GlaxoSmithKline has finally received approval from regulators in the USA to market its cervical cancer vaccine Cervarix.

The US Food and Drug Administration has given the green light to Cervarix for the prevention of cervical pre-cancers and cervical cancer associated with human papillomavirus types 16 and 18 for use in girls and young women, aged 10-25. The approval was based on data from clinical trials in more than 30 countries involving nearly 30,000 females and the jab is expected to be commercially available in the USA before the end of the year.

The news comes just a month after the FDA told GSK that a decision to approve the cervical cancer vaccine had once again been put back. That frustrated the company, seeing as how earlier in September the agency’s Vaccines and Related Biological Products Advisory Committee had voted that clinical data support both the efficacy and safety of Cervarix (12-1 and 11-1, respectively). That was after GSK had satisfied requests contained in a complete response letter issued in 2007 requesting more data.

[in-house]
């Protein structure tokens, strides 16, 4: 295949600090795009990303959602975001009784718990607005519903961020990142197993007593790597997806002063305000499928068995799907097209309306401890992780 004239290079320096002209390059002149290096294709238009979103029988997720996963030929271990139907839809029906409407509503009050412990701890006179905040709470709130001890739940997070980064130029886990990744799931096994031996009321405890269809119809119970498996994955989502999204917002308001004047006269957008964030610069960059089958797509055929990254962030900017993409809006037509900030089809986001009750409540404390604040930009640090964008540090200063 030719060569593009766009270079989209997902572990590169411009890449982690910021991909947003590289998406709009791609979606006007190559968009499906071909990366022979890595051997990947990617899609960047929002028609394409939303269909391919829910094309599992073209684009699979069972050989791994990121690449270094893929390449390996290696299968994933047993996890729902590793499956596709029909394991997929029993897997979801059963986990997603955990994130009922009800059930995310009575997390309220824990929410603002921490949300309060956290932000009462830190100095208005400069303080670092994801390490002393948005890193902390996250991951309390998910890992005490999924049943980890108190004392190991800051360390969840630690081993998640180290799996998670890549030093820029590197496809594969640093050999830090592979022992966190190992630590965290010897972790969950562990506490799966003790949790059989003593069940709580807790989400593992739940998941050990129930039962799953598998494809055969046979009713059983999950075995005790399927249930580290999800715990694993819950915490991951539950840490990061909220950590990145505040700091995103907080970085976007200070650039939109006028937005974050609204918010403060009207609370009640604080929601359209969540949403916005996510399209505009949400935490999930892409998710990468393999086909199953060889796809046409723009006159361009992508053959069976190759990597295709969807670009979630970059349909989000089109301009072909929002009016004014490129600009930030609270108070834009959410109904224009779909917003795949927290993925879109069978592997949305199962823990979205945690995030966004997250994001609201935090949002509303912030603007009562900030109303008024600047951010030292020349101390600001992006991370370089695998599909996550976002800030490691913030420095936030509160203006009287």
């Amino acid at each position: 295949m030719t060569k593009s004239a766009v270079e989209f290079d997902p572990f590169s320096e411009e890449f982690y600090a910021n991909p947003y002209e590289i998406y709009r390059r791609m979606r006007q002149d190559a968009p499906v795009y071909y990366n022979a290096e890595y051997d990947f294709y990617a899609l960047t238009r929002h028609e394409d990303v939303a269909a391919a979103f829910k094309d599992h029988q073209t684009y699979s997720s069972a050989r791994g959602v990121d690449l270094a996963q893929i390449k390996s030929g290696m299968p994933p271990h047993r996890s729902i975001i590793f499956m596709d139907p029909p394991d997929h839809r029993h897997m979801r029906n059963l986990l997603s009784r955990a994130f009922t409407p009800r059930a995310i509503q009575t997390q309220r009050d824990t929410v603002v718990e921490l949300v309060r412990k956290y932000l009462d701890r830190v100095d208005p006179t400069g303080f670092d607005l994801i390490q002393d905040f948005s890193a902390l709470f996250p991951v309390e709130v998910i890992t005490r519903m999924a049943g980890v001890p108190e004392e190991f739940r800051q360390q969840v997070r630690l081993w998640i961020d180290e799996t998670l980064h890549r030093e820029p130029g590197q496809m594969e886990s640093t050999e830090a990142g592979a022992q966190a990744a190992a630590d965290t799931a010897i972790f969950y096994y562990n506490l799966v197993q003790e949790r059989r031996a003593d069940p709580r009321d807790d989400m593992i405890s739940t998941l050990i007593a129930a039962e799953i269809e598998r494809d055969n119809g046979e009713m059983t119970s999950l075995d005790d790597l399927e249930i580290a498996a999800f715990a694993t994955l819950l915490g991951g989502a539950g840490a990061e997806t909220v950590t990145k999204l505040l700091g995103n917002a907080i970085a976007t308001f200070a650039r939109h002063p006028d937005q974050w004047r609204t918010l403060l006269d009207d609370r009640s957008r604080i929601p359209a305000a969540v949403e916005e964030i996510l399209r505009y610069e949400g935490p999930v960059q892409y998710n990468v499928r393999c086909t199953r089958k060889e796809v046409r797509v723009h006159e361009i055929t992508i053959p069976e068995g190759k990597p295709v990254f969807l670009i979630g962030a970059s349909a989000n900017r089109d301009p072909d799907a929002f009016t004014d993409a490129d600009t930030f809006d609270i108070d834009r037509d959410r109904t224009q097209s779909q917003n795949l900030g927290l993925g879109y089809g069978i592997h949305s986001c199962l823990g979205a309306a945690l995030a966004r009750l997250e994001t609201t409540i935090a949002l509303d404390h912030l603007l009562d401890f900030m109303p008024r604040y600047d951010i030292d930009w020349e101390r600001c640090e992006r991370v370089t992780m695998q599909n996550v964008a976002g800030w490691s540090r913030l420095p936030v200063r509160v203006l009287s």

Cervarix can now compete against Merck & Co’s well-established jab Gardasil, which has been on the market in the USA since 2006. The American Cancer Society estimates that in 2009, in the USA, 11,000 women will be diagnosed with the disease and 4,000 will die.

Jab approved in Japan as well
Meantime, the Japanese Ministry of Health, Labour and Welfare has approved Cervarix, which is formulated with the firm’s AS04 adjuvant, in girls and women aged 10 and above. The file included an interim analysis of the largest efficacy trial of a cervical cancer vaccine, GSK noted, which involved nearly 19,000 women, a third of which were from Asia.

Marc Dunoyer, president of GSK Japan, said that the firm is committed to working alongside the Japanese government “to help ensure that women and girls are educated about the role that vaccination can play in protecting them against it”. Cervical cancer currently kills an estimated 3,500 Japanese women each year and the company noted that research has shown that incidence of the disease is on the increase, particularly amongst women in their 20s and 30s “where it is now the leading cause of cancer in the country”.

The US and Japanese approvals mean that 100 licences have been obtained for Cervarix